Is it Better to Rent or Buy During a Period of Rising Inflation?

Thanks to a combination of world events, inflation in the UK has recently soared past the 10% mark for only the fourth time in seventy years. According to Bank of England projections, the figure is set to peak at 13% in October – but we should be aware that past projections have been continually revised in only one direction: upward.

As such, it would be a brave person that bets on 13% being as bad as things get.

So, what does this mean for the property market? If you’re planning on making a switch to a new home, then you might be wondering whether it’s a good idea to rent now or to buy.

What does Inflation mean for the Property Market?

House prices in the UK have been rising well beyond inflation since the global financial crisis in 2008. Traditionally, the property is perceived as a ‘hedge’ against inflation. While the value of the cash in your pocket might be dwindling every day, the same isn’t true for the house that you live in.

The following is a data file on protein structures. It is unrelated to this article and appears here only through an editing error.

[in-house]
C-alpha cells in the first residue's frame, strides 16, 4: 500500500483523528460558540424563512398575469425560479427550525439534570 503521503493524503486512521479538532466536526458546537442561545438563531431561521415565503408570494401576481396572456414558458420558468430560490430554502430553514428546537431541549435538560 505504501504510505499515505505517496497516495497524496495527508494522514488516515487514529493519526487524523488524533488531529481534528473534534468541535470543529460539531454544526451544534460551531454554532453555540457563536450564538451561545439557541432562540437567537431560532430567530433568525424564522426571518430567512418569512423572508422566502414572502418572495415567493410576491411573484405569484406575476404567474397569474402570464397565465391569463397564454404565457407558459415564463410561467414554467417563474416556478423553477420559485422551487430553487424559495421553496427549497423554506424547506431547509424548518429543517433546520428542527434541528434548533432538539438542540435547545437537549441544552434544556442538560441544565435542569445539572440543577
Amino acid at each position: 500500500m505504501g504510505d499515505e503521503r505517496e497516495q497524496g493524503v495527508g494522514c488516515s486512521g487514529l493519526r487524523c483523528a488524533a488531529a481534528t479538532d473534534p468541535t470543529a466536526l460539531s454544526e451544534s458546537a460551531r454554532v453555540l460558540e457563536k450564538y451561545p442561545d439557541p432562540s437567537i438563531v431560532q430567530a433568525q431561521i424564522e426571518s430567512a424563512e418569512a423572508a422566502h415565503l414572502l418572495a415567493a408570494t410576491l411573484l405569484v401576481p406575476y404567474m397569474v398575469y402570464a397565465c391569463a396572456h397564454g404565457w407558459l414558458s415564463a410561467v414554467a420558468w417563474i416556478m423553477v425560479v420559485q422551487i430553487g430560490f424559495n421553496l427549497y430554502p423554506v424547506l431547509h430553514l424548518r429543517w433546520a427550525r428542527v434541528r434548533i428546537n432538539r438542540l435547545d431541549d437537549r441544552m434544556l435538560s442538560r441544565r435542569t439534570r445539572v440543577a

We should, however, consider a few factors. The first is that, in response to the crisis, the Bank of England is likely to push its base rate of interest higher. This is bad news if you’re on a variable-rate mortgage, as it means that the amount you pay every month will rise, too. 

On the other hand, the real value of your mortgage will be pushed down by inflation. After all, if you borrow a few hundred thousand pounds to buy your home, then the debt will remain constant even after twenty years – even if the value of those few hundred thousand pounds is pushed down. As such, the mortgage might become cheaper in real terms, even after interest is factored in.

We should consider that, when interest rates rise, the cost of a mortgage goes up. This means that there will be fewer buyers available to purchase any given property. This will mean that the value of that property stops spiralling. In June, the rate of inflation for house prices slowed from 12.8% to 7.8% year on year. 

Renting or buying: which is better?

Given all of this, what’s the best choice for your property needs? The answer will depend on your circumstances. Renting tends to involve less hassle and more flexibility – but the money you spend isn’t going to build any equity over the long term. After you spend a few decades renting, you won’t be the owner of the property you live in. On the other hand, you’ll be liable for any repairs and maintenance if you decide that you’d like to buy a property outright. Bear in mind also that much of the risk you assume as a renter can be dealt with by investing in renter’s insurance from a reputable provider.

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